Accordingly, for as long as the arbitral award has not been suspended or set aside on review or appeal in terms of the Labour Act, there is no basis upon which this court may decline registration of the same”.
I fully agree with the above enunciation of the legal principles involved.
In terms of the Labour Act, the registration an arbitration award envisaged under s
98(14) of the Act is for purposes of enforcement only. (See s 98(15) quoted at p 3). The same applies to a decision, determination or order of the Labour Court registered with this court in terms of s 92B of the Labour Act (See s 92B(4) quoted here below). The award or order, in my view, remains an award/order of the Labour Court and is to be managed and controlled in terms of the Labour Act. That is why the Labour Court can vary or amend such an order even after it has been registered with this court. The award is only registered with this court simply because the Labour Court has no enforcement mechanism for its orders.
Subsections (3), (4) and (5) of s 92B of the Labour Act provide as follows:-
“(3) Any party to whom a decision, order or determination relates may submit for
registration the copy of it furnished to him in terms of subs (2) to the court of any magistrate which would have had jurisdiction to make the order had the matter been determined by it, or, if the decision, order or determination exceeds the jurisdiction of any magistrates court, the High Court.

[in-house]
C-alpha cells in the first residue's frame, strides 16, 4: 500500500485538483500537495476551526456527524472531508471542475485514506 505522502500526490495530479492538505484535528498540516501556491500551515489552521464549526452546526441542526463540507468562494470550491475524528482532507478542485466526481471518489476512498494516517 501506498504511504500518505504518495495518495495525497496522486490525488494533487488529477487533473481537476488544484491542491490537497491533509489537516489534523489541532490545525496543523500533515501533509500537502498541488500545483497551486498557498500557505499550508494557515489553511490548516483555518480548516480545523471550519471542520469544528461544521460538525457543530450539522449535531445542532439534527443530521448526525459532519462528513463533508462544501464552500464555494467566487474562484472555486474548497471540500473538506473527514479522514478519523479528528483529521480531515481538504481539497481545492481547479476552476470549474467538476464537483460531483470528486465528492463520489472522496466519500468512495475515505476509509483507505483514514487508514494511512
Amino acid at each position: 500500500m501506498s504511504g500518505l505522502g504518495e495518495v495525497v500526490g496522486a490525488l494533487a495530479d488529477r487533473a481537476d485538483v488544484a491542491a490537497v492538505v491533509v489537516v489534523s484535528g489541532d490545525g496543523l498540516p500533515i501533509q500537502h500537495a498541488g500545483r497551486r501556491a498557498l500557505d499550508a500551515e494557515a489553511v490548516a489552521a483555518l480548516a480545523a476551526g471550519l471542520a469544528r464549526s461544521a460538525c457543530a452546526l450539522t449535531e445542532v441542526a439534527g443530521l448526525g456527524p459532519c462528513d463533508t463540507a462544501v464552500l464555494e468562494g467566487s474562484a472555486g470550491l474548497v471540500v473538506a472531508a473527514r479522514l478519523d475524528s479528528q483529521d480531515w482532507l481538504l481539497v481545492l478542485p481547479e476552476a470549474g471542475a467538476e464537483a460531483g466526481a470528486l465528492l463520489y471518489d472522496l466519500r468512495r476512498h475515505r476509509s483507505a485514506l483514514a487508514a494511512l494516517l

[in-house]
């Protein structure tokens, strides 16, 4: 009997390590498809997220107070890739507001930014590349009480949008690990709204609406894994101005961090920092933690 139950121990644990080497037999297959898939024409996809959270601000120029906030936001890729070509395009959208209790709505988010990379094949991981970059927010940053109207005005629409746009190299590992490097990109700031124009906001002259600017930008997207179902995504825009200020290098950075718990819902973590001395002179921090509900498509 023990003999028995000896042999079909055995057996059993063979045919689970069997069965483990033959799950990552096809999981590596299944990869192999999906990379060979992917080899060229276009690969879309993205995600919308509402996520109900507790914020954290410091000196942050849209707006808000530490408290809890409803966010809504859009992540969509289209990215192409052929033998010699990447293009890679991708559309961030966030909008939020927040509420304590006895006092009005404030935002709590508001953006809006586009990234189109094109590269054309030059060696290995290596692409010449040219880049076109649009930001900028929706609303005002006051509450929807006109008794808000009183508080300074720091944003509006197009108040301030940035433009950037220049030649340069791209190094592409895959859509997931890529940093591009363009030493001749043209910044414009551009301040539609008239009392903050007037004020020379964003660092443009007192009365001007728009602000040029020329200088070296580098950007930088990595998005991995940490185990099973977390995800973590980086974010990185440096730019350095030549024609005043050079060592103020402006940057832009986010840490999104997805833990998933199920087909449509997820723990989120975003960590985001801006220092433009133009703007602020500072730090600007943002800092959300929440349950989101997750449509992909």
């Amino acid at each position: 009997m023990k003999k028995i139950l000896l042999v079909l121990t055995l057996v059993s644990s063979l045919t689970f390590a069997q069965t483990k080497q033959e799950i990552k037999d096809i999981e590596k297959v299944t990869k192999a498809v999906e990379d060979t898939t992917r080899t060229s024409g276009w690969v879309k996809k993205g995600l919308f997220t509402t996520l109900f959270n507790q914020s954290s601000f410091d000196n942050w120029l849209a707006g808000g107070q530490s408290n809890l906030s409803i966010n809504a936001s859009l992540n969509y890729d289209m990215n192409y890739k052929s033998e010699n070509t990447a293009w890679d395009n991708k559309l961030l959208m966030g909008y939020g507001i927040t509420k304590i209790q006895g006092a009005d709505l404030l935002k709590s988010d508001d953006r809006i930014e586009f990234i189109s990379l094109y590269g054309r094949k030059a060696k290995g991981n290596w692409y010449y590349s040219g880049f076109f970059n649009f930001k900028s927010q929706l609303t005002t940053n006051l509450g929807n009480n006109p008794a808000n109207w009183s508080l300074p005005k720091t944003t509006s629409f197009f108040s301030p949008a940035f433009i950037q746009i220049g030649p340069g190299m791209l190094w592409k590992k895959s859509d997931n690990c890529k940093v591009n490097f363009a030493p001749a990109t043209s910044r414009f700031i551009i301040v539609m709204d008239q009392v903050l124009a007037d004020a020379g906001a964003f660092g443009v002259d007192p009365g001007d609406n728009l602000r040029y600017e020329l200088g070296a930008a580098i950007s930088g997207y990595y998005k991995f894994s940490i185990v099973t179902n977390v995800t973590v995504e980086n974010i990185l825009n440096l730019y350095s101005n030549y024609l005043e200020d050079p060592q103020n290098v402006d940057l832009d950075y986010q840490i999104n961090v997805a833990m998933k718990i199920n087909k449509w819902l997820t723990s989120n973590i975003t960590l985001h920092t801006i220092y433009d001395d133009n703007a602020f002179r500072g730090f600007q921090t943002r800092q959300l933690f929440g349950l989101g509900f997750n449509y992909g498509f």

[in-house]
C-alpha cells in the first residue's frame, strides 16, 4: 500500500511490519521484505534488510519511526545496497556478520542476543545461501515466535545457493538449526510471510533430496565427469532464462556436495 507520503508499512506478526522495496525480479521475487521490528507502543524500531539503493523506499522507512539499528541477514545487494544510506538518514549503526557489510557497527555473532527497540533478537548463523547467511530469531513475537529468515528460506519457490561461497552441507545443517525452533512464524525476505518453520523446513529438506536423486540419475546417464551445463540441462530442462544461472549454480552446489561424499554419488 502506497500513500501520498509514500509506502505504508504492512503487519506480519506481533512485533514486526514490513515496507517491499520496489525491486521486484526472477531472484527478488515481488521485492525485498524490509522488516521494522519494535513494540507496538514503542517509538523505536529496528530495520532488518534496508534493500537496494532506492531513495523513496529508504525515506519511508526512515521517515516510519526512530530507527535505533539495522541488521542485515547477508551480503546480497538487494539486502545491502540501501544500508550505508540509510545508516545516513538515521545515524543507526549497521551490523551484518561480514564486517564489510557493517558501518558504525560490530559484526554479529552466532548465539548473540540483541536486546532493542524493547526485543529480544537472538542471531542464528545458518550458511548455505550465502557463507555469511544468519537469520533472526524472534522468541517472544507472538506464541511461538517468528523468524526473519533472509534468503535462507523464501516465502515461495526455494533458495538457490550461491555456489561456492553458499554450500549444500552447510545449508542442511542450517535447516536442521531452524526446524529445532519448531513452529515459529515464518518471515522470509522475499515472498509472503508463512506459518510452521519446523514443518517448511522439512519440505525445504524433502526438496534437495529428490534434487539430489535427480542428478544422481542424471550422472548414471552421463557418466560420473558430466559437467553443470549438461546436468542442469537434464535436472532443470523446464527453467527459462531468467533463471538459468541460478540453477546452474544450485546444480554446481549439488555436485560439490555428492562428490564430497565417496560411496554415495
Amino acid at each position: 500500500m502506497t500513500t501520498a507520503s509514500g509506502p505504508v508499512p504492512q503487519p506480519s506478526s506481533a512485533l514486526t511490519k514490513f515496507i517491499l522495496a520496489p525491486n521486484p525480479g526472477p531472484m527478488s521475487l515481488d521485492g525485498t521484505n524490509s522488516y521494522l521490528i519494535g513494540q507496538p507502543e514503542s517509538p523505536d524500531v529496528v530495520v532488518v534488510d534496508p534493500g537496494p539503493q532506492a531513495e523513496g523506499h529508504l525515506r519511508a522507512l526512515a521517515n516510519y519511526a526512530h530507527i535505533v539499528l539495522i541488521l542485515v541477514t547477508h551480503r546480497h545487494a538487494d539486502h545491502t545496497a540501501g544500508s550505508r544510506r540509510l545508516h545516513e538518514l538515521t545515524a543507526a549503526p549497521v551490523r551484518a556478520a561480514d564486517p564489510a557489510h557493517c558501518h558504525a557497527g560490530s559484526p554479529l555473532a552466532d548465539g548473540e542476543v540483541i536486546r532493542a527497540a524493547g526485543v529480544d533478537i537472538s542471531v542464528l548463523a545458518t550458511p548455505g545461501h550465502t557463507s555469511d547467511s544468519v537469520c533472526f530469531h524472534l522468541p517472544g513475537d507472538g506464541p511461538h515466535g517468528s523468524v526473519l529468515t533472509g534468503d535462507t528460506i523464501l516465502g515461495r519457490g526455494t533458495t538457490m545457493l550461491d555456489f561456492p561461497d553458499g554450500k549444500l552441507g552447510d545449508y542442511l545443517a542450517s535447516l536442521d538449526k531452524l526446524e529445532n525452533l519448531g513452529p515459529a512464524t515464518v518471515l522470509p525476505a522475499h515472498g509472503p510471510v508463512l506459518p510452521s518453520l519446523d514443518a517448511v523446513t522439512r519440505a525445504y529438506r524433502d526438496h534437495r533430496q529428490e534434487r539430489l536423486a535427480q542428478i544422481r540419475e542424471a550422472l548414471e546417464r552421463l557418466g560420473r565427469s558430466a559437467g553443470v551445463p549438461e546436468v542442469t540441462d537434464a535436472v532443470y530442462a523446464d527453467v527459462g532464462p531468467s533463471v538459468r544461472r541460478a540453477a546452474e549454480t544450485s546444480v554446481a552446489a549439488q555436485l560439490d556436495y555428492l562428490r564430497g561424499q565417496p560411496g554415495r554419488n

(4) Where a decision, order or determination has been registered in terms of subs (3) it shall have the effect, for purposes of enforcement, of a civil judgment of the appropriate court.
(5) If any order which has been registered in terms of subs (4) has been rescinded or altered by the Labour Court in terms of section ninety-two C, the clerk or registrar of the court concerned shall make the appropriate adjustment in his register.
The above, in my view, applies to all arbitral awards obtained through compulsory
arbitration in terms of the Labour Act. This is so because s 98(9) of the Labour Act gives the Arbitrator the same powers as the Labour Court in determining a labour dispute. The relevant section (i.e. 98(9) provides as follows:-
“(9) In hearing and determining any dispute an arbitrator shall have the same powers as the Labour Court”.
Clearly above provision of the law places an arbitral award obtained in terms of the
Labour Act at the same level with an order of the Labour Court.
Like in subs (14) in s 98, subs (3) above does not spell out the procedure to be
followed in registering a decision, order or determination of the Labour Court with the High Court or Magistrates Court. The practice in the High Court, however, has always been through application, which application is then served on the other party (the respondent). Respondents have, in the majority of cases, opposed applications for the registration of arbitral awards. The general argument put forward is that the award will have been appealed against or is facing a rescission application.